Fremont Urban & Community Forestry Grants
In 2019, the City of Fremont received Urban & Community Forestry Proposition 68 Grant Funds to:
Establish Fremont's first Urban Forestry Master Plan for all trees in streets and parks, including a 40-year plan horizon for planning the creation of a healthy and expanded urban forest
In the next two years, plant 250 new trees, of which 84 of them will be in economically disadvantaged neighborhoods in Fremont
Conduct a thorough inventory and assessment of over 70,000 public trees
Establish an education and outreach program to teach property owners the value and benefits of trees, and how to care for and manage their trees
Hold training programs for tree contractors doing business in Fremont to ensure trees are getting the best care and to promote healthy, long-lived trees
Establish a community Tree Advisory Committee to help bring awareness and to promote the urban forest, help communicate values and benefits of trees to a diverse population, and to assist with tree disputes and appeals
Count on many new activities in the coming years around trees, the urban forest, and the expansion of one of Fremont's most precious assets. Tree program updates are available here: https://www.fremont.gov/government/departments/urban-forestry/urban-forest-plan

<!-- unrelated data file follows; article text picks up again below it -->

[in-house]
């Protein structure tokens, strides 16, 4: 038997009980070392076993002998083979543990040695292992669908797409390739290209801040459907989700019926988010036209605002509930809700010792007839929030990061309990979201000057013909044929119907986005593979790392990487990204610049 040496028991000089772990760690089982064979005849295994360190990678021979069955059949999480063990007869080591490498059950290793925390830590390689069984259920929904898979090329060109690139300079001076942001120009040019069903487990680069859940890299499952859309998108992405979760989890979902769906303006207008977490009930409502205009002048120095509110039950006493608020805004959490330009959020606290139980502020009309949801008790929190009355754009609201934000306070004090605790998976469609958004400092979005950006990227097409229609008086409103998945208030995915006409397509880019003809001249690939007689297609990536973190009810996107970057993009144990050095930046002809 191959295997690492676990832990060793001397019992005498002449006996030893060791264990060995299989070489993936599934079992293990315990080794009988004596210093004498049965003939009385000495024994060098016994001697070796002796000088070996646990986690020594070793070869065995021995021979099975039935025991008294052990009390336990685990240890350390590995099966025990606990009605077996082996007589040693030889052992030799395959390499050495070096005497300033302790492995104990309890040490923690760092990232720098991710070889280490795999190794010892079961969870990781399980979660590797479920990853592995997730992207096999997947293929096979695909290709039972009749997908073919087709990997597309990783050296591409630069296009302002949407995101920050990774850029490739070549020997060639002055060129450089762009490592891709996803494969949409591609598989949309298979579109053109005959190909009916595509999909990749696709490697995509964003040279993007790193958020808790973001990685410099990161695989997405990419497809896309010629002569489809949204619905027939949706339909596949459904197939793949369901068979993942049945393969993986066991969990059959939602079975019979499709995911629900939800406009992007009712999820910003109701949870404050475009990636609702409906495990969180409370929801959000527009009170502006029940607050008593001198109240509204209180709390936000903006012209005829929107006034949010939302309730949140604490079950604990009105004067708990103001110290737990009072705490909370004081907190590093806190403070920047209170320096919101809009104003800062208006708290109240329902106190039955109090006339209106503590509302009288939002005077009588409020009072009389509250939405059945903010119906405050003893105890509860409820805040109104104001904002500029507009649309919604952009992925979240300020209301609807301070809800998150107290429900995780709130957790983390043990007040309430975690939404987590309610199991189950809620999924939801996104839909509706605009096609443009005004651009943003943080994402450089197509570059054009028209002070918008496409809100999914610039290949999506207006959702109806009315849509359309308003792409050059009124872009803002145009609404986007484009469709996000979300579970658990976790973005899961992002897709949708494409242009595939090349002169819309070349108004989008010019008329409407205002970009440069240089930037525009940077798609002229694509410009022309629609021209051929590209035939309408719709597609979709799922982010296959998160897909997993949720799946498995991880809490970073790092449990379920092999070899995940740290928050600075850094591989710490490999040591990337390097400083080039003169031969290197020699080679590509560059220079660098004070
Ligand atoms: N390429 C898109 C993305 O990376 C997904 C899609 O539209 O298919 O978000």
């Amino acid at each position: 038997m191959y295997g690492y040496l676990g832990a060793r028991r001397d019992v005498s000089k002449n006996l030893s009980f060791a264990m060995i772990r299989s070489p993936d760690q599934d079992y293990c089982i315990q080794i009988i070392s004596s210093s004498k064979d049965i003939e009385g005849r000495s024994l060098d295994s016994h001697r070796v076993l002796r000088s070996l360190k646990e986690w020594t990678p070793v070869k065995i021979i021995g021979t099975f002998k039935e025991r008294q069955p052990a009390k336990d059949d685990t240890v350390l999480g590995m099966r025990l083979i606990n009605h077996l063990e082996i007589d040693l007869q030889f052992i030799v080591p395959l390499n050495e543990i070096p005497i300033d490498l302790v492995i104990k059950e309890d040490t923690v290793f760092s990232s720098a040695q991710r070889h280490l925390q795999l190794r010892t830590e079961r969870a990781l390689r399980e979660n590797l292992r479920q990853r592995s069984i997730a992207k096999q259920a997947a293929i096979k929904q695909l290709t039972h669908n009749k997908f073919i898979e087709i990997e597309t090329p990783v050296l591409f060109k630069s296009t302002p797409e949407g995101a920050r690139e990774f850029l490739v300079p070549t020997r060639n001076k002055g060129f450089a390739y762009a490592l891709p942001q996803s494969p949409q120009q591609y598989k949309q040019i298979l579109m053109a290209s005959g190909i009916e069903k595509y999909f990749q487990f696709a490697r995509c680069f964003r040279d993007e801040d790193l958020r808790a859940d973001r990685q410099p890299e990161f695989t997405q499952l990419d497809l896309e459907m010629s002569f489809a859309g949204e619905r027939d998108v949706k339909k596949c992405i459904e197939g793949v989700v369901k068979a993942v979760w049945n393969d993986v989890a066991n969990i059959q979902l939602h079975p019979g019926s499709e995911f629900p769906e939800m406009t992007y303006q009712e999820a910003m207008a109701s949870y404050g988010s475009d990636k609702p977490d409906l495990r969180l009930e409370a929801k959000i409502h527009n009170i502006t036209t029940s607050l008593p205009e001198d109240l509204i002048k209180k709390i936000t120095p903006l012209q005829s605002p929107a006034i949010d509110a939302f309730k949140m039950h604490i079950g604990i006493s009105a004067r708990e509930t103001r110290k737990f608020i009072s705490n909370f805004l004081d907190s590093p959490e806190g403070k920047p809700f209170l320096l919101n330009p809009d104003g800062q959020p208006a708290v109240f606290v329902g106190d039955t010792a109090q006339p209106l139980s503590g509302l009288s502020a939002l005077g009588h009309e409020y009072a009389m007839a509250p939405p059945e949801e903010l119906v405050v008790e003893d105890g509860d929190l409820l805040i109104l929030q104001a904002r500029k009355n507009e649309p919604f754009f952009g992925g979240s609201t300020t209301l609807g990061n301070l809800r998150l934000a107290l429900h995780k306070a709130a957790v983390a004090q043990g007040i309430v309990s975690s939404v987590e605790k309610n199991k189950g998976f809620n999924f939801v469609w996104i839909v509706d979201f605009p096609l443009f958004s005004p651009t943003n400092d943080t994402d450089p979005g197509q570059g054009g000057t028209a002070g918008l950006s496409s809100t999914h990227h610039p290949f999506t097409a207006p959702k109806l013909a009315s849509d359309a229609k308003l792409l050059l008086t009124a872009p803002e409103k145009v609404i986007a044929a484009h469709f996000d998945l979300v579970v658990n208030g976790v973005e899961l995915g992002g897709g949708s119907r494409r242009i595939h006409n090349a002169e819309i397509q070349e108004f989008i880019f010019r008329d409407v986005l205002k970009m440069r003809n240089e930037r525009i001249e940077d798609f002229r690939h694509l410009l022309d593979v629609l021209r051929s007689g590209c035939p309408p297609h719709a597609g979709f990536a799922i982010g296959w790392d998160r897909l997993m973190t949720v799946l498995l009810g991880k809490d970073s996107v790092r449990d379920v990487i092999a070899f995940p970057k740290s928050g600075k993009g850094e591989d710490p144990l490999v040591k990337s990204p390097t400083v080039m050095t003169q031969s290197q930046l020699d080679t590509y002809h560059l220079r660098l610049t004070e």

What is missing from the Urban Forest plan is a city budget and the direction of Fremont's City Council to follow urban tree ordinances that already are in place. Currently street trees are being cut down, incorrectly pruned or topped causing early tree demise. Also street tree replacement ordinances are unenforced because there is no budget or city staff to address this. The staff of three is only able to do so much in a city of our size.
Please support a larger and robust urban forestry program by letting City Council know. Also, tell the permitting department to require street trees be in place before they sign off on remodels where street trees are required in the ordinances.
Using practical guidance urban designers and local residents are working together to link local parks, greenways, street trees, stormwater basins, commercial landscaping, and backyards to support biodiversity while making cities better places to live.
“While we are seeing big, bold plans to tackle climate change, by House Democrats, 2020 presidential candidates, and even city governments, these plans are preliminary, and will take time to implement. But there’s one thing that can be done that combats the heat, cleans the air, and that just makes cities more pleasant to live: planting trees.”
“When it come to promoting human health, not all green spaces are created equal. That’s the conclusion of new Australian research, which finds higher levels of wellness in areas marked by one particular manifestation of the natural world: leafy trees.”